Early Ed Program

More Streams, Less Screens

The Laconia Christian Academy Early Education and Elementary Education program is introducing some exciting changes this coming year. As many in our community are aware, one of the key initiatives in our Strategic Plan was to “research and develop a best-practices early education (EE) program.” Well, we’ve done our homework and we are ready to launch.

Here’s the back story. Just under a year ago, we established a team that was tasked with researching best-practices in EE and elementary education. As we read and researched, we came across exciting literature in the field of child development that advocates for outdoor, child-directed free play.  Recent research reveals that early childhood education relies too heavily on teacher or adult-directed activities and play. The lack of child-directed free play at school is often compounded by a lack of free play at home as well. Instead, many children go home to a significant amount of screen time or scheduled activities.

The team visited several innovative schools and programs throughout New England that centered on unstructured and creative outdoor play. Foundational for our inquiry was research by Angela Hanscom, a pediatric occupational therapist who authored Balanced and Barefoot: How Unrestricted Outdoor Play Makes for Strong, Confident, and Capable Children (New Harbinger Press, 2016). We met with Angela (who happens to live and work in Barrington, NH) and visited her TimberNook® program. TimberNook advocates an approach to education that “intricately weaves the therapeutic aspects of nature with its unique understanding of child development to create an outdoor program that supports every aspect of the growing child.”

In December, our team and LCA Board agreed that the research and site visits were too compelling to not use the amazing property and resources of LCA in establishing this wonderful outdoor educational opportunity for our children. In one sense, we will break new ground. In another sense, we are getting back to our roots, appreciating and putting to good use what has long been right at our fingertips.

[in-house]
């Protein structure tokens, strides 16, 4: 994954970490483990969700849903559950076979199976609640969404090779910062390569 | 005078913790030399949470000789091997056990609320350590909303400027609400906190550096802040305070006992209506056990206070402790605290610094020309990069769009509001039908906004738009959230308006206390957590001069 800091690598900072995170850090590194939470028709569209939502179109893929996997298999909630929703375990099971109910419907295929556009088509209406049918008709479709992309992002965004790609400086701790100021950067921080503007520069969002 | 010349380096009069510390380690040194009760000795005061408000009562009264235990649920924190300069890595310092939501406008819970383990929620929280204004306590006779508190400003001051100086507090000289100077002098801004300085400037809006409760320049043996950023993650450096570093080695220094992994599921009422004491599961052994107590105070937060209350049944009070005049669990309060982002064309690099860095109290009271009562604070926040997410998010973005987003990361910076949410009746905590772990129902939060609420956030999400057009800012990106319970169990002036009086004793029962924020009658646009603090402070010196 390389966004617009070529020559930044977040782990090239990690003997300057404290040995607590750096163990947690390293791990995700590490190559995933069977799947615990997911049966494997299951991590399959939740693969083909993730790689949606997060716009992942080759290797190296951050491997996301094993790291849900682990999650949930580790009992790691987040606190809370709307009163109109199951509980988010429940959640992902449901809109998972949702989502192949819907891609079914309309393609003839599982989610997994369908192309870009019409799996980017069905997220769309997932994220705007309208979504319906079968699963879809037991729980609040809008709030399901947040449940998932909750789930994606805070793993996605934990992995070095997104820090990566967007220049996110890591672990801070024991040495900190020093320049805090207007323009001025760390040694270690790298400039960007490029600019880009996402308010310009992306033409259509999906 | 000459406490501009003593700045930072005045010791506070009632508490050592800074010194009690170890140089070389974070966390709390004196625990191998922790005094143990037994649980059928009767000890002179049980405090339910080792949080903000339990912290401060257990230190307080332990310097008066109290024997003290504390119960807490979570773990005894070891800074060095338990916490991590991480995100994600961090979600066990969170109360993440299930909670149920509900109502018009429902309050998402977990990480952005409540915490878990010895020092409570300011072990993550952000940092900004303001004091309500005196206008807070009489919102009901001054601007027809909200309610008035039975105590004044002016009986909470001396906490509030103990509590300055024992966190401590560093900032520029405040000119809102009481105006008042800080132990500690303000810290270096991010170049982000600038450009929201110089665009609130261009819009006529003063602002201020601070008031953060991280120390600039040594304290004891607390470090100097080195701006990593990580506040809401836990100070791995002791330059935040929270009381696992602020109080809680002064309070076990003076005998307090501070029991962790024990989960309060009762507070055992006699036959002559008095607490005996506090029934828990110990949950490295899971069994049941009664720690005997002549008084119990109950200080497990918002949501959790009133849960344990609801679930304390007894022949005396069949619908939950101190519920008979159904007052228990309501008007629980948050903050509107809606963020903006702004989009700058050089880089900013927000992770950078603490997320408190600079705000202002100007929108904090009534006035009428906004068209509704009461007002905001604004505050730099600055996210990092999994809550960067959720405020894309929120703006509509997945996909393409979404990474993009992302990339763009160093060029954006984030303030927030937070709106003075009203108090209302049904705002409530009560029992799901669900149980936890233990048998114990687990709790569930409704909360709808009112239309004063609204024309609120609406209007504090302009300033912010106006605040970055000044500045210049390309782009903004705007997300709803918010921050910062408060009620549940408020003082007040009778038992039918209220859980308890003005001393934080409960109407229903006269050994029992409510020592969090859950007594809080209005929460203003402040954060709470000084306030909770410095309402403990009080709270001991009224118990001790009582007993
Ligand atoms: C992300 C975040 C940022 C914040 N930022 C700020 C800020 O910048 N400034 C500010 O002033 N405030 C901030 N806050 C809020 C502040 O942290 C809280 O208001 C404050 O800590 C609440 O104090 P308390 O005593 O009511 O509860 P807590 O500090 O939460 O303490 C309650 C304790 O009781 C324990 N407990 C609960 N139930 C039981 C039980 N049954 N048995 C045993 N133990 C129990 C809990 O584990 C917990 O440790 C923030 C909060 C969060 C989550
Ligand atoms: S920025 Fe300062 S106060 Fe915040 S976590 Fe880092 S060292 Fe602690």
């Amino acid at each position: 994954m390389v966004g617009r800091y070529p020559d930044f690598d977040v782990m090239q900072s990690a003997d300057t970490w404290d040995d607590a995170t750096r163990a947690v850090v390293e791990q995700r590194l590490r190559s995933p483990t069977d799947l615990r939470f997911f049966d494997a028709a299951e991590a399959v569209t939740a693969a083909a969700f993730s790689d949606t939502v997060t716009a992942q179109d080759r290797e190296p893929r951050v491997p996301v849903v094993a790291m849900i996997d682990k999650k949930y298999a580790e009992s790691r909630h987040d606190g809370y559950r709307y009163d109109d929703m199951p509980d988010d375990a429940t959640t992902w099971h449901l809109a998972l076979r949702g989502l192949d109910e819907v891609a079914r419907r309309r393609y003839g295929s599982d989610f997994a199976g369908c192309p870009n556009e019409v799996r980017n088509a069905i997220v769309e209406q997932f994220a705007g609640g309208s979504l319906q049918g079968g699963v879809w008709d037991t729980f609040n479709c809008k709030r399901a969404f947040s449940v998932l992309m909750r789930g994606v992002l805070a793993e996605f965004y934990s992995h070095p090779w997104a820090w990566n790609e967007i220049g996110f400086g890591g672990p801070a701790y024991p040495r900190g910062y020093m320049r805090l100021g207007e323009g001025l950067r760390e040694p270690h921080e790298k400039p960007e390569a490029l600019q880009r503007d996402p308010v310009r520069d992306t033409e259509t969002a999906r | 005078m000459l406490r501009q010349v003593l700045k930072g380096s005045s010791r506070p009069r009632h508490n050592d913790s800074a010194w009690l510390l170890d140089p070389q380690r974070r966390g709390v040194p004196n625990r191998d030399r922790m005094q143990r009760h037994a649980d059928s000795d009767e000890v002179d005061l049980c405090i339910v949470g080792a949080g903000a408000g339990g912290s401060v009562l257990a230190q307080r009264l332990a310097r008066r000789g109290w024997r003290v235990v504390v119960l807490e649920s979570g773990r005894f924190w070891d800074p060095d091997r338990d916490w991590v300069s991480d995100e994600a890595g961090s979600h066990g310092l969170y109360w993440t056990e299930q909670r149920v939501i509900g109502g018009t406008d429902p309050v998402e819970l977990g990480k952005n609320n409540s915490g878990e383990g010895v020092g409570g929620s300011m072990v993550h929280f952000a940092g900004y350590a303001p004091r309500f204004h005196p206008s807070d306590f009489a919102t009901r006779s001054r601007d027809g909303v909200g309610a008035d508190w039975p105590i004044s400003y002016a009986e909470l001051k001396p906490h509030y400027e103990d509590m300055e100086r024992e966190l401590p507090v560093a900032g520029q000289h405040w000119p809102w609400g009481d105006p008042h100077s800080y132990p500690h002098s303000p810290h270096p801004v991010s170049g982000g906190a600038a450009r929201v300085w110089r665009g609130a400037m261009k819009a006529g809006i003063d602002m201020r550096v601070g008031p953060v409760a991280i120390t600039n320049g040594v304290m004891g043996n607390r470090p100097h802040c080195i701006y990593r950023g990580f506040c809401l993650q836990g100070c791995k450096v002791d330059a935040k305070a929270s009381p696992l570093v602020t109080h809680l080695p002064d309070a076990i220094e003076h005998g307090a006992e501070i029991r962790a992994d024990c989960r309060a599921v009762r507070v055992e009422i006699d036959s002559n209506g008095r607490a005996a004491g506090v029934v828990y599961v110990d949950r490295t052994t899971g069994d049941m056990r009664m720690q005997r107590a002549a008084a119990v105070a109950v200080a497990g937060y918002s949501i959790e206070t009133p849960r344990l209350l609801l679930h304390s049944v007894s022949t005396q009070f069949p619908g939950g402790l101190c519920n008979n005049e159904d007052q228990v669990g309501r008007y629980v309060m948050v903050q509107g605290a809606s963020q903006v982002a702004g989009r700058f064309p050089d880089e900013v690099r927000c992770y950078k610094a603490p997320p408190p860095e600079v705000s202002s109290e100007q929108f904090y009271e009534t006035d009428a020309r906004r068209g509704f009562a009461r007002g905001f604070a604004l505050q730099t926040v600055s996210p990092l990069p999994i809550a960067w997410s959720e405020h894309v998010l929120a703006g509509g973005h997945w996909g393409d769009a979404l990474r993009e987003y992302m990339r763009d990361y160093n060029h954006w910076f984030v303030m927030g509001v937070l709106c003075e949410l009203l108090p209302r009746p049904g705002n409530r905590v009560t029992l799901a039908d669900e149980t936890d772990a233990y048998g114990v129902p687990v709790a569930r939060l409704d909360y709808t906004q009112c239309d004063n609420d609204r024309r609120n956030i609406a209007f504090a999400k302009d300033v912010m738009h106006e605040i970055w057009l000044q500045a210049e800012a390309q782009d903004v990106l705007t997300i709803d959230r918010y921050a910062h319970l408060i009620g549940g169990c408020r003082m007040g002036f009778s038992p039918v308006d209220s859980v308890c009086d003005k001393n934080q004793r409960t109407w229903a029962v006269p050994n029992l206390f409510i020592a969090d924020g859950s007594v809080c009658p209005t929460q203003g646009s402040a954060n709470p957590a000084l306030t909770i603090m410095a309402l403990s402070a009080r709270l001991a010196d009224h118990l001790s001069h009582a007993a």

We still have much to learn and we are eager to begin training and preparations in April. In the brief time that has passed since we started our research, we’ve begun changing our current approach in small but significant ways throughout the school day: allowing the children more freedom in their playtime outdoors. We’ve seen how this frees their imaginations to take flight and lets them experiment with simple challenges that strengthen them. Our small taste of this new direction thrills us for what our future commitment holds for students at LCA. For more information on the TimberNook approach, pick-up a copy of Balanced and Barefoot, or go to www.timbernook.com.

Over the coming months, the team will be hosting several family information and training sessions to both explain what this means for children at LCA and offer insight as to what parents can do at home. As I write, I’m struck by the thought that most of my generation and preceding ones had plenty of unrestricted outdoor play. Remember coming home from school, throwing your book bag down, and heading out to play until mom or dad called you home for dinner? We may not have known it at the time, but that experience was critically important to our development, and for success both in and out of school. Outdoor, child-led play is linked to cognitive development, improved communication skills, self-regulation, more focused attention, development and refinement of gross and fine motor skills, overall health and well-being, and more.